March is an incredibly busy month on our farm.
The suckler herd start calving and the sheep will be lambing.
Things got off to a good start at the weekend with the birth of our first calf, a little white bull, born easily without any assistance needed.
From our calculations we weren’t actually expecting any little ones quite so soon, so the only conclusion is that Max our pedigree Charolais bull got to work the minute he was put out with the herd, and the cow in question was bulling on that first day together.
The rest of the calves will arrive in a steady stream throughout March and April with a few stragglers in May.
We calve indoors and each morning before breakfast my husband is out in the yard checking the herd.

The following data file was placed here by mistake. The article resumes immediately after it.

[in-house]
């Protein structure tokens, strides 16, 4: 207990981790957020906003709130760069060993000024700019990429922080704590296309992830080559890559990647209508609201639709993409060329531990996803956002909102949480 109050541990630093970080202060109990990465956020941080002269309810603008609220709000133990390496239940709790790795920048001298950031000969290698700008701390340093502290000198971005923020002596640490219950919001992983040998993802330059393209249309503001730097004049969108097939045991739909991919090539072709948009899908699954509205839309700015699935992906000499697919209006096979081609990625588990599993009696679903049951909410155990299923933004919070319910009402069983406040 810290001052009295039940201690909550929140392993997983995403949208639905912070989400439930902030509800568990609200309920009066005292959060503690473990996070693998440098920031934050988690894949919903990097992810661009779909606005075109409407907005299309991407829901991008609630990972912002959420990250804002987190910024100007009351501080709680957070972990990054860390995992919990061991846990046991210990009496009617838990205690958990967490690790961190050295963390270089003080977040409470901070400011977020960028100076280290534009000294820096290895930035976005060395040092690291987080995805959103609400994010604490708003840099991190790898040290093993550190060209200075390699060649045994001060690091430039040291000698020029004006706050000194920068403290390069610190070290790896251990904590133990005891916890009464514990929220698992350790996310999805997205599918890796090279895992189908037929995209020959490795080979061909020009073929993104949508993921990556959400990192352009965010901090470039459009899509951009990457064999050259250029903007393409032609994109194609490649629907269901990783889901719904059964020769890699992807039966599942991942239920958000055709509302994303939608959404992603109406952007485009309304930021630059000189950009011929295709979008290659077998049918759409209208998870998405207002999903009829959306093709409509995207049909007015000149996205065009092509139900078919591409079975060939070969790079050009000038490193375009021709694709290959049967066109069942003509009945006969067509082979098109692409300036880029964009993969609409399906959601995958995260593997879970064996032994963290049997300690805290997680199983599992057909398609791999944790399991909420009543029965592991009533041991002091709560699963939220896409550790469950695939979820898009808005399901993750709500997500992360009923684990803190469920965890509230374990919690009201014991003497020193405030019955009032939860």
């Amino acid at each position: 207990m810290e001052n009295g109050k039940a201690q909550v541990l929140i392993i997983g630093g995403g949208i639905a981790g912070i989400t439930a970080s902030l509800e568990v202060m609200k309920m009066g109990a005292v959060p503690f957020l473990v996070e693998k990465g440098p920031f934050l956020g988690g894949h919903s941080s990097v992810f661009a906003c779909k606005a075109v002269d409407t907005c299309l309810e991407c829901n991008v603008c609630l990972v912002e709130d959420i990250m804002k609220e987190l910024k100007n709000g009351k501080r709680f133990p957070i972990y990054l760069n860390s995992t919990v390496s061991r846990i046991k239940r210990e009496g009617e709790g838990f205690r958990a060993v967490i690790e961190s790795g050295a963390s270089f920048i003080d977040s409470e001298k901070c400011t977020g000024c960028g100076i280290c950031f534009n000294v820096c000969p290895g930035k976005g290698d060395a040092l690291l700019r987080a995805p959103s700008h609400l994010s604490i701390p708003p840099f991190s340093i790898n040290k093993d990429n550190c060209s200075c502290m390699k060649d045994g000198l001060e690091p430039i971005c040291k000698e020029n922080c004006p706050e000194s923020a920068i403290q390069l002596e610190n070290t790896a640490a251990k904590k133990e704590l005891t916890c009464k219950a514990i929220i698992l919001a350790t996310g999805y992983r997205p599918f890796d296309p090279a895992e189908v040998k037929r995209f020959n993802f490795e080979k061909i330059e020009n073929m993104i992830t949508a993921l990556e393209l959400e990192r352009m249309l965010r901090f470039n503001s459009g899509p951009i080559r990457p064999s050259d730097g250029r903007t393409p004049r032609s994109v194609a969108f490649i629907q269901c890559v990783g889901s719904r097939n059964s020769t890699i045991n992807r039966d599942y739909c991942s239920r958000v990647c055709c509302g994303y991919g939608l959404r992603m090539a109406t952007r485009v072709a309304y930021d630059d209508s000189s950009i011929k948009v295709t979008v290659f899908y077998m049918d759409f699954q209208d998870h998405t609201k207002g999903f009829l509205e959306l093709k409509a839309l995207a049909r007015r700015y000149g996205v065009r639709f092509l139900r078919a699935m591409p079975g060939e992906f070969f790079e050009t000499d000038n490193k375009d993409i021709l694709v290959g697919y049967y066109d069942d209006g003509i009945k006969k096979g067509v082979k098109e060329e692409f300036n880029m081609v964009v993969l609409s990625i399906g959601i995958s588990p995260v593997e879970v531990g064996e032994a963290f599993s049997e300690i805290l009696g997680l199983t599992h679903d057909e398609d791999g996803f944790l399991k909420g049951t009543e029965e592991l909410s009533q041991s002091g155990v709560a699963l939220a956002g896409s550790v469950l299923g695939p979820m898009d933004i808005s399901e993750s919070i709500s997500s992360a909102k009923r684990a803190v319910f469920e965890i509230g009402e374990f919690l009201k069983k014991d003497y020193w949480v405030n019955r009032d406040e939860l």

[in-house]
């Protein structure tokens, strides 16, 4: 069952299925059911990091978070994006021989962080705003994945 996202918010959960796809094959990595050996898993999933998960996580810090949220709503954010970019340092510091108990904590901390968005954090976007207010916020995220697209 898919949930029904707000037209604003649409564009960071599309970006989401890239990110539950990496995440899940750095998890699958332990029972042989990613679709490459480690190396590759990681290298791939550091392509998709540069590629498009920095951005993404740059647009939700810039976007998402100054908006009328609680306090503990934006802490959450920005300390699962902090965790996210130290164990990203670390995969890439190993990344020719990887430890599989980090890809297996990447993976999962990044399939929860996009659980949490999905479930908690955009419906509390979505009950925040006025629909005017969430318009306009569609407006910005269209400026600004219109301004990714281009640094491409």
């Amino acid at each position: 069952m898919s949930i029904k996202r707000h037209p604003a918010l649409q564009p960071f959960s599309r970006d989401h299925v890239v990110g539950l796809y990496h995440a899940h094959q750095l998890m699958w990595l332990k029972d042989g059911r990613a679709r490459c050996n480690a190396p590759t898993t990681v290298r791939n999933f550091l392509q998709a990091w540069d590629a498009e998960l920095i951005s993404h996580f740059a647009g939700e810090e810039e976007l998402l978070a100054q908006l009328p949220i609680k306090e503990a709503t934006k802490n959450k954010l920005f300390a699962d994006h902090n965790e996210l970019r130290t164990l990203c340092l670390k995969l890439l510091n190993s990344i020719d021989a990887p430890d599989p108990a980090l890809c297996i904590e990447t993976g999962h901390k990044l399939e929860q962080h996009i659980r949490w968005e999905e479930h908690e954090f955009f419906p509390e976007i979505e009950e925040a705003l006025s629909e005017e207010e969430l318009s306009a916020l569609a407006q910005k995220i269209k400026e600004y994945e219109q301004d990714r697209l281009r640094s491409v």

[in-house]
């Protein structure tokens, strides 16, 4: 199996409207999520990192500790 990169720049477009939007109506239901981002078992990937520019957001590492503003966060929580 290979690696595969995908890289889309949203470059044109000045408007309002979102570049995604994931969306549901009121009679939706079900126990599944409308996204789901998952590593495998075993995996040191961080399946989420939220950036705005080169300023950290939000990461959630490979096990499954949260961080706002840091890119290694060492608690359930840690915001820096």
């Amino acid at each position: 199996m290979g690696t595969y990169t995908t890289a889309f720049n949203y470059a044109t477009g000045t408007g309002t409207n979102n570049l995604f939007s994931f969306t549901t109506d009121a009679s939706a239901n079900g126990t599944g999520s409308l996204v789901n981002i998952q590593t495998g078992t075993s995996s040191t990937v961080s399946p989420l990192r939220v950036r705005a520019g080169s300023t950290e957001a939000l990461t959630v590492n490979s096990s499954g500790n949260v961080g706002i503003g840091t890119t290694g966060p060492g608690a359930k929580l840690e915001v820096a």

And then off and on all day long inbetween other jobs he keeps looking in on them.
Most of them will manage to give birth themselves, but if intervention is needed, it will be given.
The early signs to look for include the udders swelling and bagging up and the cow becomes puffy around the vulva, then the vulva gets a bit sloppy and finally the bones move within the last few hours.
After the waters break, two little hooves and a wet nose start coming out , and that’s a good sign that the calf is properly presented.